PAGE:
Murphy's Law: An Ill Wind


October 8, 2007: In some parts of the world, weather has a major impact on military pilot training. This is the case in the Philippines, which is sometimes hit by several typhoons (hurricane like storms, but larger) in quick succession. In addition to airfield and facility damage, the training aircraft have to be flown out of the way, often a long distance because of the size of these storms. New pilots have to get 150 hours in the air to complete their training, which is supposed to take a year. But if there is a bad typhoon season, pilots may be delayed, a month or more, from completing their training.

These typhoons also severely disrupt all military aviation operations. Aircraft must be sent away, often far away, and bases battened down to minimize storm damage. Airbases can be out of action for weeks per typhoon.

Warships are also at risk, although these days, weather satellites have eliminated the surprise factor. Not so in the past. On December 17, 1944, Task Force 38 was blindsided by a typhoon off the Philippines. Over 800 sailors were killed, three destroyers were sunk, and twenty other ships severely damaged, while many aircraft were damaged or destroyed. This was not the only time a Task Force ran afoul of a storm, simply the worst. One reason for the seriousness of this incident may be due to the fact that Admiral Halsey flew his flag from a battleship, which was much more stable in foul weather than a destroyer, particularly one which was low on fuel.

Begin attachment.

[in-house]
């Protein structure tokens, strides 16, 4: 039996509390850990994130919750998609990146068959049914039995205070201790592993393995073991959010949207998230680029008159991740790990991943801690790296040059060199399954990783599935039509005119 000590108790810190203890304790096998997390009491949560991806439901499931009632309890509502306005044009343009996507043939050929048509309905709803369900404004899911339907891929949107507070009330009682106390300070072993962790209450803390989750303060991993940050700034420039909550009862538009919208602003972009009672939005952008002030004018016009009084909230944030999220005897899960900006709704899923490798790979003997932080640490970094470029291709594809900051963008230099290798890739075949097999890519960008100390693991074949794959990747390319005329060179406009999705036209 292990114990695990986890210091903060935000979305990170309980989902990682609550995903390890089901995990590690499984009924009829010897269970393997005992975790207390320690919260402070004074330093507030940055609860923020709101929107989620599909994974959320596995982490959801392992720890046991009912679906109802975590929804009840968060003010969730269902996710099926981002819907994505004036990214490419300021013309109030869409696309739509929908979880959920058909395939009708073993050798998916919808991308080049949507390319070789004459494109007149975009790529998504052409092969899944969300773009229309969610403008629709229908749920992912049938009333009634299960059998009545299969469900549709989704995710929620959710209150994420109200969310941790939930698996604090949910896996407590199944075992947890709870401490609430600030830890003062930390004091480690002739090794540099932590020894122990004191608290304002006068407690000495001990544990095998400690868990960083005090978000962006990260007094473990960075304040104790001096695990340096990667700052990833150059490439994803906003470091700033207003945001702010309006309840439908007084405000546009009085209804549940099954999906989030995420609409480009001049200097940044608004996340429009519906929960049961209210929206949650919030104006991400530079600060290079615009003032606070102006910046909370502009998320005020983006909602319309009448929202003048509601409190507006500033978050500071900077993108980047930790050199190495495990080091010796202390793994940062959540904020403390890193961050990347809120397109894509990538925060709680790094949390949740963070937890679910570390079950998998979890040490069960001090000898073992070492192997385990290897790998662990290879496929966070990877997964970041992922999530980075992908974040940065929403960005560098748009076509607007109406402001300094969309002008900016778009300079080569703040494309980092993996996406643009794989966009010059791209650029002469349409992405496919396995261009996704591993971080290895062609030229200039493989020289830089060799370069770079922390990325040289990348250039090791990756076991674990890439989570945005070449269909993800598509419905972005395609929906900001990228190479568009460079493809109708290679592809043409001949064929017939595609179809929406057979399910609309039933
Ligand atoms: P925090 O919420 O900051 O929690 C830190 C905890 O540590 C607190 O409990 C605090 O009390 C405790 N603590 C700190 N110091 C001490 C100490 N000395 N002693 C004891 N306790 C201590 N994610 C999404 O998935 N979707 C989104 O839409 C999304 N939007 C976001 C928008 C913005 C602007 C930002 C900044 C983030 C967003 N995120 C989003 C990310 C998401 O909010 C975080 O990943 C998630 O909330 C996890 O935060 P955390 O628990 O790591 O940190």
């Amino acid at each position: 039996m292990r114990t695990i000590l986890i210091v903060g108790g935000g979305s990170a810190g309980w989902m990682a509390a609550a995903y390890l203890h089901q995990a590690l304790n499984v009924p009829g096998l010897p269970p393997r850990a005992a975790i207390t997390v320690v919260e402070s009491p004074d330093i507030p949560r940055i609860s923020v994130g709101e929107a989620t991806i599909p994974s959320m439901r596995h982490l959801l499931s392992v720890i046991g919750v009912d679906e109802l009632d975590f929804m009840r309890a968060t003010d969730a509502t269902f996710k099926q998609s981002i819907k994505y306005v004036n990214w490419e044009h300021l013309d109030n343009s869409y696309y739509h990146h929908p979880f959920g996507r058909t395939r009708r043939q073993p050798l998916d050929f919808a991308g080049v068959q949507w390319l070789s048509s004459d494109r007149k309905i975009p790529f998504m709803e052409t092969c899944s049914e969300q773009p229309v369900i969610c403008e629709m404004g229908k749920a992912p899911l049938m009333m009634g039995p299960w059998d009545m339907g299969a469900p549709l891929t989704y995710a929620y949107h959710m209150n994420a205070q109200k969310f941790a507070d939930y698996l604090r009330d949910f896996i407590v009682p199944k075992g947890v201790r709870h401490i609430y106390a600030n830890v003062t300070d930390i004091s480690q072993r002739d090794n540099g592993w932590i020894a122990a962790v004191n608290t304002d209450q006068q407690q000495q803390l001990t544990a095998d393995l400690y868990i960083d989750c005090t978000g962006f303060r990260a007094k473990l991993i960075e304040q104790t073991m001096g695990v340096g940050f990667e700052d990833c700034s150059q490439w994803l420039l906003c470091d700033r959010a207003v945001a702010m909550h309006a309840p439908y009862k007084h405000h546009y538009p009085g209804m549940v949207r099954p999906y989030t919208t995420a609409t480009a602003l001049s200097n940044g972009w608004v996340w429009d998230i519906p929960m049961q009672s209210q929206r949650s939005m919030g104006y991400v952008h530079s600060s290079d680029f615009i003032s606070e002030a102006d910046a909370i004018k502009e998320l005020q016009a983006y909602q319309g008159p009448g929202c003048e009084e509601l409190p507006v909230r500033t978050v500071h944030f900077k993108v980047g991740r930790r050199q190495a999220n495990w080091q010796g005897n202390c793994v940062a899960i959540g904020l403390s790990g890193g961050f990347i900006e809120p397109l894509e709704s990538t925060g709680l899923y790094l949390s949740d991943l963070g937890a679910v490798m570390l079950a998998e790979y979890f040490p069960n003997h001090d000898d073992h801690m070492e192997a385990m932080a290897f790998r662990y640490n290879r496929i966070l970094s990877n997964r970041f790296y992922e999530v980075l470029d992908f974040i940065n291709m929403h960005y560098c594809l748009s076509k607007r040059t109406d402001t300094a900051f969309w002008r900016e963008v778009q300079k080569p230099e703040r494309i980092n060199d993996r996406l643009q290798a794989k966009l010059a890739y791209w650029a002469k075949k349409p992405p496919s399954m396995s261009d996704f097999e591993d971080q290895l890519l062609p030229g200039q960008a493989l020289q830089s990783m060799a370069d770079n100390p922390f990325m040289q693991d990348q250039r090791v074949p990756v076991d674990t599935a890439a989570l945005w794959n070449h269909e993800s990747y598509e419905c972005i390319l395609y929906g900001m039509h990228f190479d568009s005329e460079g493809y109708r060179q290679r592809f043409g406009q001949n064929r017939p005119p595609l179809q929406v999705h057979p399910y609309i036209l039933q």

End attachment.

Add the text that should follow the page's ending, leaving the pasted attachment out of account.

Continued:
The typhoon "nursery" (for those north of the equator in the Pacific) is between 155 and 165 degrees east longitude, and from the Equator to about 20 degrees north, at least for most of the year. From January through March it's between 145-155 degrees. Further complicating matters, some ferocious storms form west of Japan in the Sea of Japan and a few even further north, over land in north east Siberia and then gain typhoon strength as they move out over the water. Most of these "northern" typhoons don't get beyond storm (over 62 kilometers per hour wind) strength, but some do. For every typhoon, there are several storms of (somewhat) lesser ferocity, which could be almost as bad as a typhoon, as carrier operations are not possible during most storms, and this makes it easier for enemy submarines to get close to the carriers. All of this storm activity happened smack in the middle of the Central Pacific, an area where there are still some major American military bases.


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